Leeds Road overlooked Don Valley Stadium and the view from there has certainly changed as the Sheffield Olympic Legacy Park has grown out of the stadium’s footprint. What’s needed now are for the service type businesses to begin to thrive again. Further towards Meadowhall a Starbucks is taking shape in what was the Carbrook Hall pub. Now whether you approve of high street names or not, they generally don’t move into areas without promise. Hopefully the Attercliffe high street heading towards the city centre will begin to flourish. Places like Accelerate running store have created a great community feel, but they need more to follow their lead. Our Attercliffe feature on page 44 shows an area that is rediscovering its confidence – and long may it continue.

Got views of your own? Let me know: richard@unltdbusiness.com LinkedIn: Richard Fidler


Publishers of unLTD, HR Media, the firm I work for, are undergoing a period of recruitment which is heartening in these times when commentators seem to revel in the uncertainty of the country’s economy. When we advertise for jobs, I’m never ceased to be amazed by the quality of candidates out there. We have been lucky to interview some seriously talented people, all based in Sheffield City Region, who are a credit to their professions and to themselves. I read somewhere that a business leader should always ensure they’re the least knowledgeable person in the room when it comes to building their own team. Some of my colleagues may say that is a simple task for me, but I’d prefer to think I’m lucky to work with people who are amazing at what they do.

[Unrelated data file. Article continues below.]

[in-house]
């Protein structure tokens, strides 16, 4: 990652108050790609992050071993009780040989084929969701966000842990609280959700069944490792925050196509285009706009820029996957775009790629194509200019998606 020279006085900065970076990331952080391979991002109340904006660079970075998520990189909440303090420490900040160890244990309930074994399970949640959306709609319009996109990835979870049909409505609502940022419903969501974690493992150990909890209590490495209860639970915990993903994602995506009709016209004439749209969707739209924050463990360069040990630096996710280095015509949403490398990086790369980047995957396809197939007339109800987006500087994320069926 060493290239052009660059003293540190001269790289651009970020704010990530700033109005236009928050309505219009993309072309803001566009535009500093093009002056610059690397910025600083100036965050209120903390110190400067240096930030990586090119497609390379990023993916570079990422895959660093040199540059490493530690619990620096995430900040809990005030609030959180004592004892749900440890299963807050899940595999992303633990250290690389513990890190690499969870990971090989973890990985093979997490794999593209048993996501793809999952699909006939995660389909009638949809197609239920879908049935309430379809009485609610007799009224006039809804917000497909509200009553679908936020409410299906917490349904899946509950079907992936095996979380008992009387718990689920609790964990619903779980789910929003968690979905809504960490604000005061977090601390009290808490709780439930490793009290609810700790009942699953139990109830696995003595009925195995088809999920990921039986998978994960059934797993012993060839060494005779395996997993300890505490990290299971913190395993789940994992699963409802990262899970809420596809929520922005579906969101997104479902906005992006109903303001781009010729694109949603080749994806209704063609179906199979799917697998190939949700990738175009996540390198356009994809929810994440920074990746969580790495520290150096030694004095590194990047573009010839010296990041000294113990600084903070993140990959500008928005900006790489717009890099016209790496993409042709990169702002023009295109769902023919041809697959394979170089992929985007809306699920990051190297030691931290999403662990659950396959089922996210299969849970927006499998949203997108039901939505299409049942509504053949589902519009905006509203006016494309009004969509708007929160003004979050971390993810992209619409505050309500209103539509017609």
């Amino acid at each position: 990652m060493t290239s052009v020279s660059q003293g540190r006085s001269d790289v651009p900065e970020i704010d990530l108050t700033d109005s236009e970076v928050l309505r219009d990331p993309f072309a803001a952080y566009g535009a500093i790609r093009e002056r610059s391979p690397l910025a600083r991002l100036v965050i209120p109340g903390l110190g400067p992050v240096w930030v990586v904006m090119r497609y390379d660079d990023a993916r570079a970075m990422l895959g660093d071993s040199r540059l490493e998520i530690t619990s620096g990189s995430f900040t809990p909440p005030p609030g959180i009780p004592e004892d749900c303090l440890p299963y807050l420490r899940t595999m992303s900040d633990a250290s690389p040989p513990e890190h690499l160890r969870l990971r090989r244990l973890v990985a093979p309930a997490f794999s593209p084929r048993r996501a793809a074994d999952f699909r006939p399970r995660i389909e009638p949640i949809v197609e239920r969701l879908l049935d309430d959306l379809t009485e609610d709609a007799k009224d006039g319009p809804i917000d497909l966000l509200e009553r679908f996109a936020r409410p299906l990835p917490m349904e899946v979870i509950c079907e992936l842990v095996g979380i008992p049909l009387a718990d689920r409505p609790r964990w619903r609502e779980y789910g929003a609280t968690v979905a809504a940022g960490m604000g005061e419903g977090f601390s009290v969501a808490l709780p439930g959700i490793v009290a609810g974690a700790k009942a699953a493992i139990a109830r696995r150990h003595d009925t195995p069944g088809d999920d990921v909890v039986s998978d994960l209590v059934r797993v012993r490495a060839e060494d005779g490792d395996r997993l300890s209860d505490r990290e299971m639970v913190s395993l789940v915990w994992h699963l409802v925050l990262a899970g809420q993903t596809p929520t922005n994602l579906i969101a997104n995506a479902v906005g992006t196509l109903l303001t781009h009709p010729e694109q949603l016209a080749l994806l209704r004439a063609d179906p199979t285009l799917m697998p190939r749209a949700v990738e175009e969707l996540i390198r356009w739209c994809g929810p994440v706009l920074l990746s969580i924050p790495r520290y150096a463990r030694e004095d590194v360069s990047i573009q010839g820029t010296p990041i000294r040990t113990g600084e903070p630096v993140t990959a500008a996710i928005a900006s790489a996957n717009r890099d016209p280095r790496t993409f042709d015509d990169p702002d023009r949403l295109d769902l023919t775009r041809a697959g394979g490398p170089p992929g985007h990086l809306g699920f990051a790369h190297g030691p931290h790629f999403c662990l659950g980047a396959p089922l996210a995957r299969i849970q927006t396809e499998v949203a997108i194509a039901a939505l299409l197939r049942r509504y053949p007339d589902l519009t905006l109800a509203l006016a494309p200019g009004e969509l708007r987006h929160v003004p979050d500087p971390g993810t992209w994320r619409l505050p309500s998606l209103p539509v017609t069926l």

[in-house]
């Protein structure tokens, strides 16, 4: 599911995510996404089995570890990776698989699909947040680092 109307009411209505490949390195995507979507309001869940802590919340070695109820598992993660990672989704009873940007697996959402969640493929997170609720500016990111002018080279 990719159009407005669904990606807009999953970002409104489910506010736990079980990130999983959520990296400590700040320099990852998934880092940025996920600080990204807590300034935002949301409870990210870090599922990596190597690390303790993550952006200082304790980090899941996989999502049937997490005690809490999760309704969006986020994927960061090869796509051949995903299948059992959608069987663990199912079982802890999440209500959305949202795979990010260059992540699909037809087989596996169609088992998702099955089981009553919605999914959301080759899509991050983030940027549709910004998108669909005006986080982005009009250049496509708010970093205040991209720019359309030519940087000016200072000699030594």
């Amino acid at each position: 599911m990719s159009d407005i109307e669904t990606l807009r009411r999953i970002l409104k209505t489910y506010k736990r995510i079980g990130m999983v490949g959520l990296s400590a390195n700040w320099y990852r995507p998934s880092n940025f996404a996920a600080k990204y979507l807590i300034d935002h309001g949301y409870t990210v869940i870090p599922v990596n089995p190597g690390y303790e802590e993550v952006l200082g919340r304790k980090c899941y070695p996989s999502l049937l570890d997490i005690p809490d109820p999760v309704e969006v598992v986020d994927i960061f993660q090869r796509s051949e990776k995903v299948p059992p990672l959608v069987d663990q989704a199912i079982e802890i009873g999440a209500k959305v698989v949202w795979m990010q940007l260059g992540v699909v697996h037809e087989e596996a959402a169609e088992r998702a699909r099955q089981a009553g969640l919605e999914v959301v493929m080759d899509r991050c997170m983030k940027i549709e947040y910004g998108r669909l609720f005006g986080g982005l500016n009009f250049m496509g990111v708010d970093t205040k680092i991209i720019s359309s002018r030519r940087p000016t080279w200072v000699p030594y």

Wireless wars! Does anyone else have office music wars? At unLTD HQ we don’t quite fall out over what is being streamed but there is definitely a difference of opinion. Some of us are fairly laid back, however others are adamant that unless the station is their own particular favourite then productivity will suffer. I’m exaggerating (a bit) of course, but the office atmosphere is important and it’s worth knowing which battles to fight. For the record (or vinyl, if you prefer) we listen – yes, we do have a PRS licence – to Planet Rock which pleases 50 per cent of us and doesn’t totally annoy the rest.